Now this is not truly new territory as Bruce and Selina have been married way back in the Golden Age continuity but this has potential to be a development that sticks. In a sense, the bond between Batman and Catwoman is one fans have championed for nearly as long as Peter Parker’s been with Mary Jane or Clark Kent with Lois Lane, and rather than feeling hackneyed or cheap, Bruce’s proposal at the end of issue 24 feels completely earned. Though their relationship has run the gamut from intimate and tender to estranged and tumultuous, the playful connection between Catwoman and Batman has always felt weighted and genuine which is why this proposal doesn’t seem forced. Their dual lives, their unspoken respect for each other’s skills, and their complementarily damaged psyches have always led them back to each other and now they could be getting married.
What does a married Bruce Wayne look like? How do a cat burglar and a superhero build a functional partnership? Where does Batman figure into this attempt at traditional domestic bliss? What does the wedding party look like? Though issue 24 doesn’t move mountains of plot, the questions it raises are fascinating and David Finch’s artwork is breathtaking. The stark contrast between Gotham Girl and Batman’s daylight discussion of heroes and their motivations and the late night scenes of Batman chasing the woman he loves are brought to brilliant life. These images weave their own narrative and were it not for Tom King’s brilliant deconstruction of Batman’s shifting motivations I would have said Finch’s work could have been published without words and the impact of that final page proposal would have been just as poignant.
Though the next 8 issues of Batman are set a little over a year after Batman began his one-man war on crime I can’t help hoping that when we return to the present, Tom King treats us to a little more catharsis. I would love to see this vulnerable Bruce talk to Dick Grayson, confide in Alfred, maybe even Commissioner Gordon. It would be such a shame for this drastic re-examination of the purpose of Batman to only impact Gotham Girl and Bruce’s relationship when the most intimate and important members of the Bat-Family, those most affected by the ripples of Batman’s influence, could really grow and benefit from seeing Bruce transition. Tom King is doing a bang-up job with Batman and it is always a pleasure to see David Finch’s work and I cannot wait to see how the rest of the Selina Kyle/Bruce Wayne relationship unfolds and I’m really excited for King’s upcoming arc 'The War of Jokes and Riddles'. Until next time, Geek On!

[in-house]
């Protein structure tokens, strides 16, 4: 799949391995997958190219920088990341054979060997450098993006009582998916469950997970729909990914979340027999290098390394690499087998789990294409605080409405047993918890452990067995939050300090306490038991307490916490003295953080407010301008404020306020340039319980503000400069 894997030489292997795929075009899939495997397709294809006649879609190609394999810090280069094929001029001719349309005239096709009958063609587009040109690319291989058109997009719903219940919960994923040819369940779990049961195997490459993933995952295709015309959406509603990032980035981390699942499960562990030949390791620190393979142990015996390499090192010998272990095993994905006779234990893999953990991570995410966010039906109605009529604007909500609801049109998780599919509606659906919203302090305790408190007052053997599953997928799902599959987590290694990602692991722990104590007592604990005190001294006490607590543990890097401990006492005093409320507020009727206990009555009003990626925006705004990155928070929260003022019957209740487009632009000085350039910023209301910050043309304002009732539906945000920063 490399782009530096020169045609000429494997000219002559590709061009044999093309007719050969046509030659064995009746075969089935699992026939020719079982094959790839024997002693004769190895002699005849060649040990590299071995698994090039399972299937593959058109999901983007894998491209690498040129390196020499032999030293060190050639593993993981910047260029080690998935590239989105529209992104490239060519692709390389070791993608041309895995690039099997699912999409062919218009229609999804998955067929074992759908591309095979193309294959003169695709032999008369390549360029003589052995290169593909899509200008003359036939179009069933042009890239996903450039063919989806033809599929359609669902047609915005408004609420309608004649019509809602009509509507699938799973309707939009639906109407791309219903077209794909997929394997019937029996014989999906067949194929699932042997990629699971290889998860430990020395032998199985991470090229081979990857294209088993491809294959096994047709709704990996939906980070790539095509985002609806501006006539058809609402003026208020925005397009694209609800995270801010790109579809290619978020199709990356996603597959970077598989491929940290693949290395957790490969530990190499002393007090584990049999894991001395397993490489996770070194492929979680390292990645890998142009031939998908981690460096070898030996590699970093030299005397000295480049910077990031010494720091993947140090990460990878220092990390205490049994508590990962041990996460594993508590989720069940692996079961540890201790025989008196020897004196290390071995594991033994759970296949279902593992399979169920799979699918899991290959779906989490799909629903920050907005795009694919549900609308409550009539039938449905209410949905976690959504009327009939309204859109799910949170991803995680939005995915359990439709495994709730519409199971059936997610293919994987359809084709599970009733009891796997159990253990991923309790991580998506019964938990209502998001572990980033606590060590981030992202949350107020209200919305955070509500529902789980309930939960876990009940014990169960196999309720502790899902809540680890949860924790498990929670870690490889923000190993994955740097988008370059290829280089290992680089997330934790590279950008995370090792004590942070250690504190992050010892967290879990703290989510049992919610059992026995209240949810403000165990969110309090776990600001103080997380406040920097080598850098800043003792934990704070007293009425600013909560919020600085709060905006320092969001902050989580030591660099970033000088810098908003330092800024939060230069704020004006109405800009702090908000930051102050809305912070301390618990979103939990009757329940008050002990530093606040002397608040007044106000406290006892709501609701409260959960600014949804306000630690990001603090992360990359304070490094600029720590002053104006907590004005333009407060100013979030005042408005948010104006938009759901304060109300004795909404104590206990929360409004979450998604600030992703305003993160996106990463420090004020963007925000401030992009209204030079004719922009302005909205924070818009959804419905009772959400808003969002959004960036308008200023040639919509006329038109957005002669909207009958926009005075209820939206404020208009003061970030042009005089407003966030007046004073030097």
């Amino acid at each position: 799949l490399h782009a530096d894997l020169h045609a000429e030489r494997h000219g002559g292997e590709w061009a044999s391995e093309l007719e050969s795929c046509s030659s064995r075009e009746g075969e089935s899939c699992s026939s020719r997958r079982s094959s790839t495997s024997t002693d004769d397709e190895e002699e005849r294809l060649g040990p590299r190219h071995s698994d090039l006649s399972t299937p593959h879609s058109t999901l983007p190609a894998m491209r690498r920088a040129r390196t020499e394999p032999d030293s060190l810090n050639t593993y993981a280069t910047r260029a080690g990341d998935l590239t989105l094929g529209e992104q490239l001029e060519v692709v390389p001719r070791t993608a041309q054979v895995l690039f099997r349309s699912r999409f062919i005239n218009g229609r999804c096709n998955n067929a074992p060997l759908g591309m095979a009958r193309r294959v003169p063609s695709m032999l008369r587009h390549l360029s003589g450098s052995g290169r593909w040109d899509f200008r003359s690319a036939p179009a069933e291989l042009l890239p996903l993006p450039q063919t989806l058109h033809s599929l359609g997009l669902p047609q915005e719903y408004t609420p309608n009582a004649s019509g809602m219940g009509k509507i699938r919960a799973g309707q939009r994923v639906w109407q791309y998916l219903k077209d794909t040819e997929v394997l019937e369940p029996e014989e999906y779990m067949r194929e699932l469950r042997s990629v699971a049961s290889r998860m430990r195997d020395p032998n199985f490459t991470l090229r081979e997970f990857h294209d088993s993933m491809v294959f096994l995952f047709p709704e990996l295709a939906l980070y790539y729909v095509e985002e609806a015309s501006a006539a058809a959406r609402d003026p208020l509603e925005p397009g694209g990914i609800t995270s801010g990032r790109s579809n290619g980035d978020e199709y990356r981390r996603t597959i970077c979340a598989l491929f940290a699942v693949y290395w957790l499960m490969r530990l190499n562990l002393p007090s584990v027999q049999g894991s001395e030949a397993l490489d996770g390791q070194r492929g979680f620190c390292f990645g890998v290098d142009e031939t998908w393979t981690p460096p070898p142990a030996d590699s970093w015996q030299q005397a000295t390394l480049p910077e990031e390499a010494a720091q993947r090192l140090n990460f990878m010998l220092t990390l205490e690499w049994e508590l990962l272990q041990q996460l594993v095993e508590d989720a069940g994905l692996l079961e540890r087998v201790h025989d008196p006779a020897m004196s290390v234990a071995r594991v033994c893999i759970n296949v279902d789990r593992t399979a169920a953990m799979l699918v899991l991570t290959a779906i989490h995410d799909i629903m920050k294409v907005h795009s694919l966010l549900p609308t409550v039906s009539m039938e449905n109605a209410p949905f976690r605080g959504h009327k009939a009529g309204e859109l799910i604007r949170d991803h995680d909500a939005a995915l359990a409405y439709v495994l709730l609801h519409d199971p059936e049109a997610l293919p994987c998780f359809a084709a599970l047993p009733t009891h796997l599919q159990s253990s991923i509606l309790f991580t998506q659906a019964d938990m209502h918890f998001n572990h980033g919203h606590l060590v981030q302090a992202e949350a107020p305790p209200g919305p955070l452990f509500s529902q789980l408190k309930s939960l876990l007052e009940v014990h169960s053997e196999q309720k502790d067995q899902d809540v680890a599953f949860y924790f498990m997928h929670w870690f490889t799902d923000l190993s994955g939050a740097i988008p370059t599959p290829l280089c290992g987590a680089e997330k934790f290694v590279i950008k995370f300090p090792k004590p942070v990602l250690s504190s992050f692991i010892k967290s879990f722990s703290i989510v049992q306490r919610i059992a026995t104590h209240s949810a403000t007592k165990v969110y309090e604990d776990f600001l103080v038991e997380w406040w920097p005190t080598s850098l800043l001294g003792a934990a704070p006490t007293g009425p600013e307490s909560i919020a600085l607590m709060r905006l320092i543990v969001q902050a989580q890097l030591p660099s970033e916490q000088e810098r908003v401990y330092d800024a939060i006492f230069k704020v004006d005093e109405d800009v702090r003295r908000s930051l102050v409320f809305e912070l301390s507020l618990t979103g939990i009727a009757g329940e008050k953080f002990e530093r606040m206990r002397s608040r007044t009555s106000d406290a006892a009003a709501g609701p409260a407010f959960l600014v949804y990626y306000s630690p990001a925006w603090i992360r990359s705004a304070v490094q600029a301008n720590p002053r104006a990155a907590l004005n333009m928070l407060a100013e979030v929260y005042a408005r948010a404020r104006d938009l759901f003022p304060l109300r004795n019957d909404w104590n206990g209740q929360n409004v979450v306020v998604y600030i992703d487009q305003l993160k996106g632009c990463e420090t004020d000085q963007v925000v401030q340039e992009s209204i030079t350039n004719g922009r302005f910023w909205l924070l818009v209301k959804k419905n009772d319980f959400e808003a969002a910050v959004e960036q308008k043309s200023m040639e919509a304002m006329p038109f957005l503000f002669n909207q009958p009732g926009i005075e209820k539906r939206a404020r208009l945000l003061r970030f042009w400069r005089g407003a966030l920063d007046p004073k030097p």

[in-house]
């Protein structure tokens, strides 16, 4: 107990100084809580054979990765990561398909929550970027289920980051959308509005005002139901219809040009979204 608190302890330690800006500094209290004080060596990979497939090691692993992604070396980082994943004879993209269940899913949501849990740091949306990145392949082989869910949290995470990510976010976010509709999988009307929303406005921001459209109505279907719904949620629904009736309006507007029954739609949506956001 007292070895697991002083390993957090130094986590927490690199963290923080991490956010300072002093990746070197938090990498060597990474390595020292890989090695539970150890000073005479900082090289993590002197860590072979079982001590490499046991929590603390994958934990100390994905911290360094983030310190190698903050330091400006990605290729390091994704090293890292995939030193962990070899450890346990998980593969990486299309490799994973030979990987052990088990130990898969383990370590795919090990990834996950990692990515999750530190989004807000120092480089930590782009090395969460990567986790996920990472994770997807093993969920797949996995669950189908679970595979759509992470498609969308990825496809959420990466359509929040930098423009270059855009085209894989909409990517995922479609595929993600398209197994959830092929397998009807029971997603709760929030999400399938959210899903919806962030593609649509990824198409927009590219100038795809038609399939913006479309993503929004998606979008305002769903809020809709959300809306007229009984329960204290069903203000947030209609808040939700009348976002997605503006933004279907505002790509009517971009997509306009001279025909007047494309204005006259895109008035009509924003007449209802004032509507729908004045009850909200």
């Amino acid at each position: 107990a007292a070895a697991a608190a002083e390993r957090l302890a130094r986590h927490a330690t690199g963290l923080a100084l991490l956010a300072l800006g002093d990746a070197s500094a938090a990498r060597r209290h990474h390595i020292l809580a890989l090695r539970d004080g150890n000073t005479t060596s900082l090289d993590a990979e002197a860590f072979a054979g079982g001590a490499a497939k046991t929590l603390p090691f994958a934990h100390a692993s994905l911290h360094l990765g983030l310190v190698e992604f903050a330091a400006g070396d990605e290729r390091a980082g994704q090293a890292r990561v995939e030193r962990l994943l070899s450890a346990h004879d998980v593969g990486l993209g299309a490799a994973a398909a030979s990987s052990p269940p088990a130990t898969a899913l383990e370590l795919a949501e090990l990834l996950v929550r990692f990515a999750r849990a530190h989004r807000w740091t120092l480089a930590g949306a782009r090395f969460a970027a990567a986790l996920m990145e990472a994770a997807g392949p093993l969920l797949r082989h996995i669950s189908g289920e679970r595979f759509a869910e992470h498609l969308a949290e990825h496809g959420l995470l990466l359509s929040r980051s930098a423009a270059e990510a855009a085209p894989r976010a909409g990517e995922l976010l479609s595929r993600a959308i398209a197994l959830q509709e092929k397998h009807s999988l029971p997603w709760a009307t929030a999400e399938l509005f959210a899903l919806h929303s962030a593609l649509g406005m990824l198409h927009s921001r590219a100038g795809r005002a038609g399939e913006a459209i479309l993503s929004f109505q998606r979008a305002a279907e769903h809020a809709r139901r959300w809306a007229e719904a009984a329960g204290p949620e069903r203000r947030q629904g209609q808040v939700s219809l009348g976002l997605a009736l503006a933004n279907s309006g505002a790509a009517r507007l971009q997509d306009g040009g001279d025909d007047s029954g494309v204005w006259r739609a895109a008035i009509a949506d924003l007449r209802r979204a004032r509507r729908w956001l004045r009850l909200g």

Written by Joel T. Lewis
I am rapidly discovering that I should have been following Tom King’s run on Batman a lot earlier. There are 3 things that I love that compelled me to continue reading the Batman series after the conclusion of ‘The Button’, first the name of the issue was ‘The Brave and the Mold’, second the throwback subtitle ‘The Strangest Team-Up in History’ on the cover which harkened back to the playful silliness of older comics, and the fact that Swamp Thing guest stars in this issue. Swampy, puns, and nostalgia are already worth the price of admission, but what I found between the covers of this issue was spectacular.